Youree: I do. A lot has changed since we were there in good ways and bad. I like the direction with Logan there now, and Don (Hooper) has always done good work and Alan (Berry) is exceptional, and all the alumni have been friends of mine. I think it’s important to have that outlet for kids but beyond that it’s important to do good work.

This is off topic but you can keep recording if you want.

This is something that is lacking in this community – we don’t sustain art. We don’t sustain sports…

No place, no matter where you look, can support arts, athletics – we’ve had good baseball, good hockey, and good theater and we can’t keep constant support for any of it. 

Emily: Is it weird to go back to Centenary, a place you were in every day all day, and then you go back after being away – do you feel out of place there?

LeVette: Yeah I mean the first show I saw you in was “Hamlet” when you played Horatio when I was still in high school and it was like the “boy band show” – y’all were dressed in modern clothing and you all had this great hair… I don’t know, I think it’s important that you can see students working so hard and doing something so different than we expected to see as high school students. I just kind of hope that we are able to maintain that spirit with Don, and Alan Berry.

Youree: Absolutely. I think that’s important. So you said “Hamlet” – that’s it – you take something like Shakespeare that’s been around forever, and you put this new twist on it. You give it new life, and as much as we like tradition, we need to push the boundaries. There’s only so many times you can do “A Christmas Carol” or “Our Town” the same way. So often people go to the theater for mindless entertainment… When do we get back to the theater that holds the mirror up to man and shows us humanity?

Maybe that’s not what’s happening with “True West,” but maybe it happened with “The Goat.”

LeVette: Yes. Definitely with “The Goat.” That was one where I sat in the back of the theater and squirmed with discomfort, and watched people around me squirm as well. When you are personally connected to an actor you want to get as far away from them as a character. It was great to be on edge like that!

Youree: We have to do art for the sake of art, but you also have to sell the show and that’s why you need your community. It’s a fine line.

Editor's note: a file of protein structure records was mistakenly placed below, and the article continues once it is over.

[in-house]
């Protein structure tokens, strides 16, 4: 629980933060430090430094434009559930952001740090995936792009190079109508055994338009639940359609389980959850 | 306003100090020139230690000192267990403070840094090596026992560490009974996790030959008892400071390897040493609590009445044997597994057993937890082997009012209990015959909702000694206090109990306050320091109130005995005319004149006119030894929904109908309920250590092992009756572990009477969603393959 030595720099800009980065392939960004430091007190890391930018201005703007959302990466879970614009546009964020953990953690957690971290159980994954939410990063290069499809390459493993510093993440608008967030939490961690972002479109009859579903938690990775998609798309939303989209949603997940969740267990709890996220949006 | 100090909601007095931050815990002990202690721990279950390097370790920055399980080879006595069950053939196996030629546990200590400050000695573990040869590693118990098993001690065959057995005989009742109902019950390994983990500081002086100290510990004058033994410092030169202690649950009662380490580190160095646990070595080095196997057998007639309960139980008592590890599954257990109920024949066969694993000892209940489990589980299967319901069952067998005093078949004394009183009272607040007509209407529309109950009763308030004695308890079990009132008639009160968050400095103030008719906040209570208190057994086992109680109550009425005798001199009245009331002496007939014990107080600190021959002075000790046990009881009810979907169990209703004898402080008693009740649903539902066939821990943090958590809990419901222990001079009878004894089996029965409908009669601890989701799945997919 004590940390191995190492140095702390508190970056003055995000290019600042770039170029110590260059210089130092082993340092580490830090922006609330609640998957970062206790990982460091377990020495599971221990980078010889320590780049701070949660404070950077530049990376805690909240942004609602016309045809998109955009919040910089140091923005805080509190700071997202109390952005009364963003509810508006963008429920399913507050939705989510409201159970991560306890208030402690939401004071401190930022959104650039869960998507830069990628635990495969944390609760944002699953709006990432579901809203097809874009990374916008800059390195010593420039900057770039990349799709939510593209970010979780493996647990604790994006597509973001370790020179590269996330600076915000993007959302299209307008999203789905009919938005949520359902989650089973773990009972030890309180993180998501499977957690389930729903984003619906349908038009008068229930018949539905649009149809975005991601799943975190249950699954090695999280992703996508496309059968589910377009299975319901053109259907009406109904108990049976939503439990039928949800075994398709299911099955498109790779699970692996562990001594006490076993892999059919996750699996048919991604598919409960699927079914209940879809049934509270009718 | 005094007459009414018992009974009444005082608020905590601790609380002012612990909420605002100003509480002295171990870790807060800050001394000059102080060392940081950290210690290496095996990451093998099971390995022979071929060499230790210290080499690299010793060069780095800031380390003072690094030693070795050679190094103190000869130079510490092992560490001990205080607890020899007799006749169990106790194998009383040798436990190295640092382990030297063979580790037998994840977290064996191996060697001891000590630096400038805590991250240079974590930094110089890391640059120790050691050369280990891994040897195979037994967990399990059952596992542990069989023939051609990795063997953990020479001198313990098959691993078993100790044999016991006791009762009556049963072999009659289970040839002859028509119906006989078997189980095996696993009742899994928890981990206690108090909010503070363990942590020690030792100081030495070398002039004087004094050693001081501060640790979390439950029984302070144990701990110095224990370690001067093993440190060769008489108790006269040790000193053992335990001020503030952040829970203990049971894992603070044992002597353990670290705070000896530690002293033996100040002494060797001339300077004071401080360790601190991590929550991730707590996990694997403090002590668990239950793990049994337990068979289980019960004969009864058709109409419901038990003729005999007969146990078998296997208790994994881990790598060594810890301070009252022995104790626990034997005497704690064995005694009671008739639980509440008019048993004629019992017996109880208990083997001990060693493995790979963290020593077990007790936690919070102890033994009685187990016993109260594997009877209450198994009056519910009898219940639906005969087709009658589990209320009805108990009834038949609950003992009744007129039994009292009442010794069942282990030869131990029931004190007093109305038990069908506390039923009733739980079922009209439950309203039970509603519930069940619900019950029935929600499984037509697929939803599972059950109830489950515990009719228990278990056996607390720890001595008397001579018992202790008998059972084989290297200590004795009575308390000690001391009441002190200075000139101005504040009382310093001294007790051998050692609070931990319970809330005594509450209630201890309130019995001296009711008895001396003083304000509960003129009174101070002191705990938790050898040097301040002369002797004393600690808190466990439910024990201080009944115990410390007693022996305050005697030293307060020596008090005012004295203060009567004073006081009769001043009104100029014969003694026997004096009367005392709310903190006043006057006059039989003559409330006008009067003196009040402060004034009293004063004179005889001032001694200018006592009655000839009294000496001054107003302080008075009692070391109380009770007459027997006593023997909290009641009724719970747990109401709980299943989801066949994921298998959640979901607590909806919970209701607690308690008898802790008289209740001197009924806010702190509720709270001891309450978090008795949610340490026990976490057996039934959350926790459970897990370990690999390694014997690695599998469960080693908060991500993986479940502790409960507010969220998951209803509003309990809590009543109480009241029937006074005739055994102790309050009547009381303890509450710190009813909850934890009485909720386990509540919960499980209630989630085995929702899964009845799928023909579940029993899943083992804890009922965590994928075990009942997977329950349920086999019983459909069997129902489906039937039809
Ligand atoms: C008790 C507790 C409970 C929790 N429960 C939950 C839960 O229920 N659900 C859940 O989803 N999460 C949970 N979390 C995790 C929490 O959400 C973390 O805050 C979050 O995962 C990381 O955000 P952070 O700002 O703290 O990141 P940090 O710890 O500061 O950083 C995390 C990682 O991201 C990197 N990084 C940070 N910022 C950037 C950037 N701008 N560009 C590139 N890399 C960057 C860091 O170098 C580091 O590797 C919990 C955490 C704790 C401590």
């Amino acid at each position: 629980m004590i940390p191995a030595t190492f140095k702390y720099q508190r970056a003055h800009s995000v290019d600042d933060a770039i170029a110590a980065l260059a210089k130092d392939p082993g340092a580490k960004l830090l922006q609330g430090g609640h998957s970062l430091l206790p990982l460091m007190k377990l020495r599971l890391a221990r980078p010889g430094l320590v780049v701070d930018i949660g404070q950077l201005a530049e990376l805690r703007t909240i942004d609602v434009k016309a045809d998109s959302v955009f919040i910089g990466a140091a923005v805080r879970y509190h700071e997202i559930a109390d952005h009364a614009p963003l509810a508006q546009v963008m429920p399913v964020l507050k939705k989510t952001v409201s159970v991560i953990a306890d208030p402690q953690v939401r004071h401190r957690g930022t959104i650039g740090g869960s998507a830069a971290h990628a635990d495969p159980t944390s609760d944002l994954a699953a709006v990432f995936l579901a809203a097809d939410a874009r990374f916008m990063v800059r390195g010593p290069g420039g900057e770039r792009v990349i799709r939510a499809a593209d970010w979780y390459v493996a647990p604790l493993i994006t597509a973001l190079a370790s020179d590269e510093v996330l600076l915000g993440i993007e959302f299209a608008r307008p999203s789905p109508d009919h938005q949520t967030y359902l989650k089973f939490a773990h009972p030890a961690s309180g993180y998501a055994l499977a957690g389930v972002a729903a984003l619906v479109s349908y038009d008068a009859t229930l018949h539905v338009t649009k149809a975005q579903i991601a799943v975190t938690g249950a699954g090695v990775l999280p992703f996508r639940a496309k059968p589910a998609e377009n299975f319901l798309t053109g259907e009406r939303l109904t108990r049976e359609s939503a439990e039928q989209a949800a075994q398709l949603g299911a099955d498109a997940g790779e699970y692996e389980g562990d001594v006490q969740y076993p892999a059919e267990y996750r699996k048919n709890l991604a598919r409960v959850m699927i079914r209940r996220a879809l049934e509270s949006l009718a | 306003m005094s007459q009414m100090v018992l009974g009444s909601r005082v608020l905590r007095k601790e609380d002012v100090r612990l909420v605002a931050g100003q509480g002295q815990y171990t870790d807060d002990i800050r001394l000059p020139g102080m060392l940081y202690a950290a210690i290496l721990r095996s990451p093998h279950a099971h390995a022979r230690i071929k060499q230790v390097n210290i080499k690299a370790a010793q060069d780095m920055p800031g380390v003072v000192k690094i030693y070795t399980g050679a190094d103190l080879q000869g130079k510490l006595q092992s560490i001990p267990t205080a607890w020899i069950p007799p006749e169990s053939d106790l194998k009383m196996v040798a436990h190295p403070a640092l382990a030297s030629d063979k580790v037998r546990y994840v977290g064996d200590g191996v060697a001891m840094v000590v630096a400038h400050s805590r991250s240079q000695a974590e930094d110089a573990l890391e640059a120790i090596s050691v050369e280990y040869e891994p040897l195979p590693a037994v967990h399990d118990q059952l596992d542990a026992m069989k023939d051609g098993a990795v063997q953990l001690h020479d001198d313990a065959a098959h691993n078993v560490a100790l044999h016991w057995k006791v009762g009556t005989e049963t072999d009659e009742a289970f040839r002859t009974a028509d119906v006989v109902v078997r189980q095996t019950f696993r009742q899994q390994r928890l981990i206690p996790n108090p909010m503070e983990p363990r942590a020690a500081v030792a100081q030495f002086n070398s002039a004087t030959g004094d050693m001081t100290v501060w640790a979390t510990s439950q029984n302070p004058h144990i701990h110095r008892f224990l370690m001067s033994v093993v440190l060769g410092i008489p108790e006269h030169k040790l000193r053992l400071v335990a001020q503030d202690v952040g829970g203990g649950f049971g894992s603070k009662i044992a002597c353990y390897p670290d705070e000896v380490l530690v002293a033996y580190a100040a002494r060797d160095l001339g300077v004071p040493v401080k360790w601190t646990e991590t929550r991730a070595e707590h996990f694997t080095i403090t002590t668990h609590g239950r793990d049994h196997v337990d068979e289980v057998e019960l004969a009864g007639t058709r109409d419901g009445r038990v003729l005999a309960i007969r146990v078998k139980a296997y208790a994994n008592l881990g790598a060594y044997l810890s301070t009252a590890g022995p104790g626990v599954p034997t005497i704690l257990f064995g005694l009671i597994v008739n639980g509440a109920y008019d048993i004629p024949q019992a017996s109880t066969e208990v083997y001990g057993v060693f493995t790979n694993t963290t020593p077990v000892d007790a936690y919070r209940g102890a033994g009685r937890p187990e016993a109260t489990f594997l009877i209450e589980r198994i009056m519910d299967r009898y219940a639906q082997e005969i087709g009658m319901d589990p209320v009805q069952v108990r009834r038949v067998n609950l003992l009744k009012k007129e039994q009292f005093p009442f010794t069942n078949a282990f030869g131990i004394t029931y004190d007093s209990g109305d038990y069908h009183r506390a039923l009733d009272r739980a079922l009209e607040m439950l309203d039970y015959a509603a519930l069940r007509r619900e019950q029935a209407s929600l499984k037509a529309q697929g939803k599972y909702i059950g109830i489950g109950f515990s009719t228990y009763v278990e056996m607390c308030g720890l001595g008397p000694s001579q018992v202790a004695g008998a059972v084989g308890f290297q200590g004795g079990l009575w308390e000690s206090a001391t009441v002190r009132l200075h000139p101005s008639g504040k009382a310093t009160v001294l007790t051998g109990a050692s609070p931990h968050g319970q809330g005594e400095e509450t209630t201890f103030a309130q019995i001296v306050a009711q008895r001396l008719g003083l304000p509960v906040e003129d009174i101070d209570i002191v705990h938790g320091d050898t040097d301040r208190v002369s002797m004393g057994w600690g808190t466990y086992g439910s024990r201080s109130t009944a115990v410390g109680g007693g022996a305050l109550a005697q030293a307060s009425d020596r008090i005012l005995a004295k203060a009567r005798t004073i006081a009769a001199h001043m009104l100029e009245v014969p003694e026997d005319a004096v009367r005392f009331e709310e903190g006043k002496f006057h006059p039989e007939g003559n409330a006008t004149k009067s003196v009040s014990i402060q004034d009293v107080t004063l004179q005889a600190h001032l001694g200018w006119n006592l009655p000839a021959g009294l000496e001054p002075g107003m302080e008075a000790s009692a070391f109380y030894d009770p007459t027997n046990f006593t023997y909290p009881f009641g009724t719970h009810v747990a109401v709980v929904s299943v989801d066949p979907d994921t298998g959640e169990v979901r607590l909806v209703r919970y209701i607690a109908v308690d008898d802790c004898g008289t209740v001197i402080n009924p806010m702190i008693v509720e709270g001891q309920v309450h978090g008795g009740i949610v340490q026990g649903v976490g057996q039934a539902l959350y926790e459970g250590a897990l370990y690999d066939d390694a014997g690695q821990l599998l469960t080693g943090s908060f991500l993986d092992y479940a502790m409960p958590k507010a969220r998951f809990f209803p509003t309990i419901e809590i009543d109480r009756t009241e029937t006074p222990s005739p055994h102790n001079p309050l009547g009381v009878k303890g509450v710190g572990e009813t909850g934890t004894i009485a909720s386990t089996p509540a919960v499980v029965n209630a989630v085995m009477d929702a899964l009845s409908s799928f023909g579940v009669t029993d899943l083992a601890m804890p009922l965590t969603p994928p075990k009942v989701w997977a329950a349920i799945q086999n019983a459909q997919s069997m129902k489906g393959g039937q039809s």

LeVette: Is it accurate to say that your parents supported your apirations? To that end, do you think your kids inherited your love of theater or some other such passions/talents? How will you help foster their desires?

Youree: Yes, my parents – I was very lucky to have family who supported my aspirations, and it takes community: my stepmother taking me to rehearsal as a kid, and my dad picking me up. Mentors like (Robert) Buseick and Patric (McWilliams). I wish there had been that support after graduation when you’re 20 and like, now what?

Our six year old does she have the love of theater, I can’t say yet, but is she a card? Yes. Does she have the love of singing and dancing even when she can’t totally? Absolutely! Does she have the self-esteem that any female should have? Absolutely. Will she have our support? Absolutely. It’s important for us to raise a confident woman who believes she can do anything.

She’s an internet sensation in some Rooster Teeth shorts.

Emily: She has the need to perform, but when she has the opportunity, when there’s a crew, she freezes up, but it’s great that she has these opportunities to learn!

LeVette Favorite Color?

Youree: Green. Always forest green.

LeVette: Fragrance?

Youree: No fragrance. In fact, on one of our first outings before we started dating, we were at the mall. I sprayed fragrance on Emily, and she didn’t talk to me for a week.

LeVette: Favorite shirt purveyor?

Youree: Shirt purveyor… I know I’m 40 something, and I should be a grown man. When I work, I wear suits every day, even in 100 degree weather. So I lead a double life and so Rooster Teeth t-shirts because they are provided for me. (Emily McBride works for Rooster Teeth.)

**After seeing the preview performance I can attest that this is neither a Youree nor a Logan that I have ever seen. They both give tremendous performances full of tension, wonderful comedic timing and a fraternal chemistry that can’t be imitated.